56 ON TERRITORIAL METABOLISM proposes a comparison with the academic research from North America, in particular about the discourse of “landscape urbanism.” We conclude that the latter seems to build on the original contribution of ecology to urbanism— namely, the overcoming of traditional dichotomies such as urban and rural, city and landscape, etc. And yet current attempts in work being done in Brussels to apply concepts of urban metabolism largely focuses on urban flows and impacts and so falls short of providing a conceptual leap forward for understanding the spatial organization and ecology of these phenomena; it thus also overlooks the heritage of Duvigneaud and the Brussels School.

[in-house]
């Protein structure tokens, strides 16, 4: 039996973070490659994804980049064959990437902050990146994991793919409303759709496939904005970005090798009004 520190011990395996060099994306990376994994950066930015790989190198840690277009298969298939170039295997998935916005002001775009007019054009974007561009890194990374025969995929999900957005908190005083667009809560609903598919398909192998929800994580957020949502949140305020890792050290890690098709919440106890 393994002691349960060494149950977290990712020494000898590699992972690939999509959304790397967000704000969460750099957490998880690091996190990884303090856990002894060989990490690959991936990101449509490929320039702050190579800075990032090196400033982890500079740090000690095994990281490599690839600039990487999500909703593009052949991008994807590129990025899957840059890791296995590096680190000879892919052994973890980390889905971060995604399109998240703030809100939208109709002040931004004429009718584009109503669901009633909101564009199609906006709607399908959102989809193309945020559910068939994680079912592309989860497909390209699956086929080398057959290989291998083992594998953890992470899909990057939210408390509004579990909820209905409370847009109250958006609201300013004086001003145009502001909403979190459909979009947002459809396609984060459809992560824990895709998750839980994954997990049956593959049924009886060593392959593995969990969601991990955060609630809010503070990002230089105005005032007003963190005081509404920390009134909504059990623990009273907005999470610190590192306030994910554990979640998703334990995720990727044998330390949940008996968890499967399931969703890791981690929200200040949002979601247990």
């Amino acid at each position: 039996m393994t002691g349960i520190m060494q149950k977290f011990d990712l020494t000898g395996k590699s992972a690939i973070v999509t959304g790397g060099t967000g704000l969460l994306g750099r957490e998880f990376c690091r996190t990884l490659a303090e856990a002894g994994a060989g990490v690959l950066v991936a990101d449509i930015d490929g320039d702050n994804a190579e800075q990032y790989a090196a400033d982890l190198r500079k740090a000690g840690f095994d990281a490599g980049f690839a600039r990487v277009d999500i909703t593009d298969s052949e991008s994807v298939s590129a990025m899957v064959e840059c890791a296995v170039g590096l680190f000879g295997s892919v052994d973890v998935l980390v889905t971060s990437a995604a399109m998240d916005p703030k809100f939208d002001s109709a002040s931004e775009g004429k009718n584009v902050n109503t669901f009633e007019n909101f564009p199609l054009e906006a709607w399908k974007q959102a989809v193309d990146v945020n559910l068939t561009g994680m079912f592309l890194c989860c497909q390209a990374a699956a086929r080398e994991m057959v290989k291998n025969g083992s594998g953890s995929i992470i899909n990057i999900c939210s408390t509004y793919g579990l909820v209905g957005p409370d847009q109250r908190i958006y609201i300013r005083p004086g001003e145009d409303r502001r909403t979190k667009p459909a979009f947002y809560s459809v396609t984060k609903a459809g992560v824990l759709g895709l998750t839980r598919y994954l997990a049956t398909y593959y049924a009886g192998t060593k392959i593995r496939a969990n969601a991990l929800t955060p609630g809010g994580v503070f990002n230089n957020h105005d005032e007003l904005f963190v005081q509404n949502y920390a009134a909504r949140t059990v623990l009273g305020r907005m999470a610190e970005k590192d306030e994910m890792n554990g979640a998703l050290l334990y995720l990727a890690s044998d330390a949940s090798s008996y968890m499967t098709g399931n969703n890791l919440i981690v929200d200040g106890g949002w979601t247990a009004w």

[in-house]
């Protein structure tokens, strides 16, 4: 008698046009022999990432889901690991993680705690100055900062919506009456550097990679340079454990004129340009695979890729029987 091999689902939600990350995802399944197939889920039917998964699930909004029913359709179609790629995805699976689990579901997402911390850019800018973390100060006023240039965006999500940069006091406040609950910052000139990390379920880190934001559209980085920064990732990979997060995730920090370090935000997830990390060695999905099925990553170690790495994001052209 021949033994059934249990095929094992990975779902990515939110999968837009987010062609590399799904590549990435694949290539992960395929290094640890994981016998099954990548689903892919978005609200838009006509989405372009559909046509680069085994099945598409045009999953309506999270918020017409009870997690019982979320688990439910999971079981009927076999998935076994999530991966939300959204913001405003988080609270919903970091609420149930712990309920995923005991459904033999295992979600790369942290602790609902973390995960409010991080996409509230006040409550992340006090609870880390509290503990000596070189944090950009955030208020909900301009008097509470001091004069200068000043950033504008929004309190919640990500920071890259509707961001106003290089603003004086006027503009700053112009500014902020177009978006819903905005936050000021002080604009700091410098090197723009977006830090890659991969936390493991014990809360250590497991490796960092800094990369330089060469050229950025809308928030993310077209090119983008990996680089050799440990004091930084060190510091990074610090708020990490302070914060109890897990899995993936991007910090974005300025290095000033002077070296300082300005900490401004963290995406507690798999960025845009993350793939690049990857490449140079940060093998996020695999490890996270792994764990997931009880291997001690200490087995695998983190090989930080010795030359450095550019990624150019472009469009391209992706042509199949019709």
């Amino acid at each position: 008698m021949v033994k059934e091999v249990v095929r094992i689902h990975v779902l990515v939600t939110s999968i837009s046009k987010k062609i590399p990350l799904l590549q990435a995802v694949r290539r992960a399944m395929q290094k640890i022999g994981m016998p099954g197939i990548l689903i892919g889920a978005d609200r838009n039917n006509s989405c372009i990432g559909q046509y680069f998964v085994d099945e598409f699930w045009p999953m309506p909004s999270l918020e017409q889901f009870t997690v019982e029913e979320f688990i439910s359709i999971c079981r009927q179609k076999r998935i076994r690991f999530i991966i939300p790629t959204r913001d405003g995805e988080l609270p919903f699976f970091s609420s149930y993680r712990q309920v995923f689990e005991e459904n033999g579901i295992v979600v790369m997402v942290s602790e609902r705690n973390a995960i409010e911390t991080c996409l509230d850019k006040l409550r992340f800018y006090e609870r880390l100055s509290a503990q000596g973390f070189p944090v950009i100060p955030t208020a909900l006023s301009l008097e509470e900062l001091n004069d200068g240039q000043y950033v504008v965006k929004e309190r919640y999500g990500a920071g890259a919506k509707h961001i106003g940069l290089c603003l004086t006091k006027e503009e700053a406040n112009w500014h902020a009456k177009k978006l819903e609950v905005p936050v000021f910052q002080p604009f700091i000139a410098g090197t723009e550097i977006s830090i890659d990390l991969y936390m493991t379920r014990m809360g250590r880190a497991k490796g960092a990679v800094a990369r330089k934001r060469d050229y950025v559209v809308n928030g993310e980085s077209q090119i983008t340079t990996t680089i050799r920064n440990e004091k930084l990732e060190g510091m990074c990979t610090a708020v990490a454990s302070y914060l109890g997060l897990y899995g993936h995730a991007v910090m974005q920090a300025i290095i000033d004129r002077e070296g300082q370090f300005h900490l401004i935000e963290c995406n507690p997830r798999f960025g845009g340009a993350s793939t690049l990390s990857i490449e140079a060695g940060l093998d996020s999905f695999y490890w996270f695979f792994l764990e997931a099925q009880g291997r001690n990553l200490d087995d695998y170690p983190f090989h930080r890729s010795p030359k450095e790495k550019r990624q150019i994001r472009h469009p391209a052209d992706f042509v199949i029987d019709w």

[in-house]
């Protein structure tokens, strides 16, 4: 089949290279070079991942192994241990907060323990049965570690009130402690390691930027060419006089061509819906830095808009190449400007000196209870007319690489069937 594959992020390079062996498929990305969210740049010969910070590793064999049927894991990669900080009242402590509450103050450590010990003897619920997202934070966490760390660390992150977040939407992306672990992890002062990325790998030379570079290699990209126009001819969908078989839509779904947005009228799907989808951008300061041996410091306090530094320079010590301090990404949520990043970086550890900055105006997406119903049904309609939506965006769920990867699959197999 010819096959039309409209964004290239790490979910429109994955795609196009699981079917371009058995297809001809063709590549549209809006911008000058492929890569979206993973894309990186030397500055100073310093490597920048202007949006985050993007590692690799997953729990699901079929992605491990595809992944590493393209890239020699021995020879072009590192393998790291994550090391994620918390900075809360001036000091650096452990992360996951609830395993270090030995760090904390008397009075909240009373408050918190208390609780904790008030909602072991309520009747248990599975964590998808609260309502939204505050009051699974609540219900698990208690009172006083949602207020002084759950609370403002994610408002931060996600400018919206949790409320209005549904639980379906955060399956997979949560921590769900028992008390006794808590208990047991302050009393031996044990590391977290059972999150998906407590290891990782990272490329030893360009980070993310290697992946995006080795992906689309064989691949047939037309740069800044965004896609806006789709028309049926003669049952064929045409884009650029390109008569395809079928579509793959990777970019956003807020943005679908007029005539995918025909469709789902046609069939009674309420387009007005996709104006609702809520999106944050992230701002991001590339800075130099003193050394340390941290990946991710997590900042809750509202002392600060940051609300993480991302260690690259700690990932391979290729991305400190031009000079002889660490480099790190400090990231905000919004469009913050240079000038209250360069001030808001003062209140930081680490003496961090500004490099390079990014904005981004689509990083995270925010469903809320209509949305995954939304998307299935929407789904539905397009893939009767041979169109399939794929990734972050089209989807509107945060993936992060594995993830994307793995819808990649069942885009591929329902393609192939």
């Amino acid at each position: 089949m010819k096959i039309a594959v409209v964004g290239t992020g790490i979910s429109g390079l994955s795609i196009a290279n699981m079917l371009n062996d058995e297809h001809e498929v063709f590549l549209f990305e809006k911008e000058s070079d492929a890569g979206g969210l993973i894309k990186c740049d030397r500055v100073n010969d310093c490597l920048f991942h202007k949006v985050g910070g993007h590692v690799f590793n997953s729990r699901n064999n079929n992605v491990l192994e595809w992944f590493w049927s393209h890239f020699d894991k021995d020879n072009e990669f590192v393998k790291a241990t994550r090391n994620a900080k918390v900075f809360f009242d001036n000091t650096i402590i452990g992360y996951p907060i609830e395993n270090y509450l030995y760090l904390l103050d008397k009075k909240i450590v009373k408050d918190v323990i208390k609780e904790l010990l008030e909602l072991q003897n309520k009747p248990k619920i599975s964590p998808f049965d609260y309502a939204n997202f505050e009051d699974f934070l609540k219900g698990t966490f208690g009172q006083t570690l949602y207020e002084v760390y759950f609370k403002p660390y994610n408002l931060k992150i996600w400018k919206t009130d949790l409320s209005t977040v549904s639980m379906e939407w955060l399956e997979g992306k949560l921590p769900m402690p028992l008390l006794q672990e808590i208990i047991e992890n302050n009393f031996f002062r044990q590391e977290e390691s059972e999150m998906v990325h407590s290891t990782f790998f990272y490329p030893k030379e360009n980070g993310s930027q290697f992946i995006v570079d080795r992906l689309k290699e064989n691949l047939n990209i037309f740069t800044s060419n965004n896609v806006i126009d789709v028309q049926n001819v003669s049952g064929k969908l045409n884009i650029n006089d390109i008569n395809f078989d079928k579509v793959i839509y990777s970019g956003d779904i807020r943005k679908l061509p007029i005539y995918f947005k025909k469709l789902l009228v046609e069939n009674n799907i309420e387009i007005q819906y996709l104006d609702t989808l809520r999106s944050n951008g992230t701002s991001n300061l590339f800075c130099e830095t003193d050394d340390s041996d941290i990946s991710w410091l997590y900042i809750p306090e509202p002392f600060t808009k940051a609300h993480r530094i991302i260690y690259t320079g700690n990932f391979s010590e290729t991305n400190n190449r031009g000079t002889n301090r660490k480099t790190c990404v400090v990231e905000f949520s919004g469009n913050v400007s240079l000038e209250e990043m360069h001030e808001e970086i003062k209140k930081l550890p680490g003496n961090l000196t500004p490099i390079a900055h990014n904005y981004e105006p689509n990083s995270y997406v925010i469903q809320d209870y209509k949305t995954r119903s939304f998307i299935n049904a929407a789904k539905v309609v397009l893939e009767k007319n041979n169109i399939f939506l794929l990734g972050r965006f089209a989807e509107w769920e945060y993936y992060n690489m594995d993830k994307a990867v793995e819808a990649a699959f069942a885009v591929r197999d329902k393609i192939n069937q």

57 From Ecology to Urbanism INTRODUCTION: FROM ECOLOGY TO URBANISM Since its definition as a discipline, ecology has inspired urbanists with innovative spatial conceptualizations, models, and design tools for understanding and planning cities. 1 Since ecology studies the relationships between living organisms and their environment, it inevitably touches upon space and context. This influence still seems significant today, as a number of design studies are flourishing that integrate the ecological perspective while investigating the concept of urban metabolism (e.g., Kennedy et al., 2011; Tillie et al., 2014). Urban metabolism is defined as the sum total of material and energy exchange between the city and its biosphere, the countryside, and ultimately the planet (Wolman, 1965; Duvigneaud, 1974; Baccini and Brunner, 1991; Oswald and Baccini, 2003; Kennedy et al., 2007). Studying urban metabolism is thus a promising way to attune urban development to natural processes, anticipate natural dynamics, and achieve a sustainable use of the landscape (Ndubisi, 2014). In this contribution, we look at the longstanding relationship between ecology and urbanism from the standpoint of urban metabolism studies and their exploitation in the field of urbanism. We focus on the case of Brussels, given both the pioneering works by the Belgian ecologist Paul Duvigneaud and the current revival of the debate on urban metabolism concerning the city. Duvigneaud’s study on the metabolism of Brussels is one of the first to provide empirical evidence of the metabolism of a city for urban planning purposes. Concurrently, the metabolism of the Brussels Capital Region is today the subject of multiple considerations involving both academics and design offices. In the first section of this essay, we situate the contribution of Duvigneaud and the Brussels School in the context of urban metabolism studies. In the second, we then analyze the ecological background and thinking behind the resurgence of the concept of urban metabolism in the Brussels urbanism scene. In the third, we briefly retrace the influence of studies on ecology in urbanism in a North American context and of “landscape urbanism” in particular. And in the conclusion, we discuss how both these cases of North America and Brussels contribute to and reveal shortcomings in ecological discourse in urban theory and practice. THE BRUSSELS SCHOOL: GENEALOGY AND LEGACY The work by Duvigneaud and his colleagues on the city of Brussels stands as a milestone among early urban metabolism studies (Gandy, 2015). Today, these studies still represent a main point of reference for urbanists and planners. Focusing on “plant sociology” and the spatial dimension of the distribution of plants within the city, Duvigneaud proposed a meaningful transfer of ecological principles from biology into planning. After graduating as a biologist and chemist in 1937, Duvigneaud worked for many years as a botanist at the Université libre de Bruxelles (ULB). Only after discovering the work of the biologist Eugène Odum on ecosystem ecology (1953) did Duvigneaud begin a more comprehensive study of ecology (Duvigneaud and Tanghe, 1962). Duvigneaud began by studying natural ecosystems in addition to Odum (Duvigneaud and Tanghe, 1962; Duvigneaud and Denayer-De Smet 1964) to then progressively shift his focus towards man-made ecosystems (Duvigneaud and Denayer-De Smet, 1977). At the Faculty of Science of the ULB, within the framework of concerns about the global environmental concerns of the time, Duvigneaud set up the center for the study of the urban environment. 2 In 1977, with the support of the Brussels Agglomeration Environmental Department, this group published the results of their